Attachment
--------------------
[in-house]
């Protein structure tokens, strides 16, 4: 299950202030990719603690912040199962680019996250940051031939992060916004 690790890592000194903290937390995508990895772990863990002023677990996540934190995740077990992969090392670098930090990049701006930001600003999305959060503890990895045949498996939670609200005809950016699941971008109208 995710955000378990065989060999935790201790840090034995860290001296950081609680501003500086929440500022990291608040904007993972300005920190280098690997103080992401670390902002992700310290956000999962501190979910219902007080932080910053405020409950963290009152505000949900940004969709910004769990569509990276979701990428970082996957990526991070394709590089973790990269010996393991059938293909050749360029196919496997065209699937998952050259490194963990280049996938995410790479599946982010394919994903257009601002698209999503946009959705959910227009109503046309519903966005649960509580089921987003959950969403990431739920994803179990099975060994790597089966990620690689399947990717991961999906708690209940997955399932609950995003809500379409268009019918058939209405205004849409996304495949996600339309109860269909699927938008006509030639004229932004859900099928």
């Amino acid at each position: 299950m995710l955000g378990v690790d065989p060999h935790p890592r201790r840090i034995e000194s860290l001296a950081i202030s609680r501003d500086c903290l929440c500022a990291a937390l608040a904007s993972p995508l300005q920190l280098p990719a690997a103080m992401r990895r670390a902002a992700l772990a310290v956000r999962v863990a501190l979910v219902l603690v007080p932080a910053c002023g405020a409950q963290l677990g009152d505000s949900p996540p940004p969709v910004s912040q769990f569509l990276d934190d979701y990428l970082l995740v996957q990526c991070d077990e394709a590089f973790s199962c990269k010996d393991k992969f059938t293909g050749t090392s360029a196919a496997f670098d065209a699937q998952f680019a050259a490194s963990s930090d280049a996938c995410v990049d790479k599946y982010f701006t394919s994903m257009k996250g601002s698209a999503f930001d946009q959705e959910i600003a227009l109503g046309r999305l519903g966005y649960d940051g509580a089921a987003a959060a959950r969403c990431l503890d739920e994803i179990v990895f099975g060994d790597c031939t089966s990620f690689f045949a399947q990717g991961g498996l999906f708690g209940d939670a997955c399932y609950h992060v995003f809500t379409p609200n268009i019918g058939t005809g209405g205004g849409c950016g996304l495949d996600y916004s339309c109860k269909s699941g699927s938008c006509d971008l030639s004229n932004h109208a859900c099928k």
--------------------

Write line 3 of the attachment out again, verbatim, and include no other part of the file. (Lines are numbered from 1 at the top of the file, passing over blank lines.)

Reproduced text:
């Amino acid at each position: 299950m995710l955000g378990v690790d065989p060999h935790p890592r201790r840090i034995e000194s860290l001296a950081i202030s609680r501003d500086c903290l929440c500022a990291a937390l608040a904007s993972p995508l300005q920190l280098p990719a690997a103080m992401r990895r670390a902002a992700l772990a310290v956000r999962v863990a501190l979910v219902l603690v007080p932080a910053c002023g405020a409950q963290l677990g009152d505000s949900p996540p940004p969709v910004s912040q769990f569509l990276d934190d979701y990428l970082l995740v996957q990526c991070d077990e394709a590089f973790s199962c990269k010996d393991k992969f059938t293909g050749t090392s360029a196919a496997f670098d065209a699937q998952f680019a050259a490194s963990s930090d280049a996938c995410v990049d790479k599946y982010f701006t394919s994903m257009k996250g601002s698209a999503f930001d946009q959705e959910i600003a227009l109503g046309r999305l519903g966005y649960d940051g509580a089921a987003a959060a959950r969403c990431l503890d739920e994803i179990v990895f099975g060994d790597c031939t089966s990620f690689f045949a399947q990717g991961g498996l999906f708690g209940d939670a997955c399932y609950h992060v995003f809500t379409p609200n268009i019918g058939t005809g209405g205004g849409c950016g996304l495949d996600y916004s339309c109860k269909s699941g699927s938008c006509d971008l030639s004229n932004h109208a859900c099928k």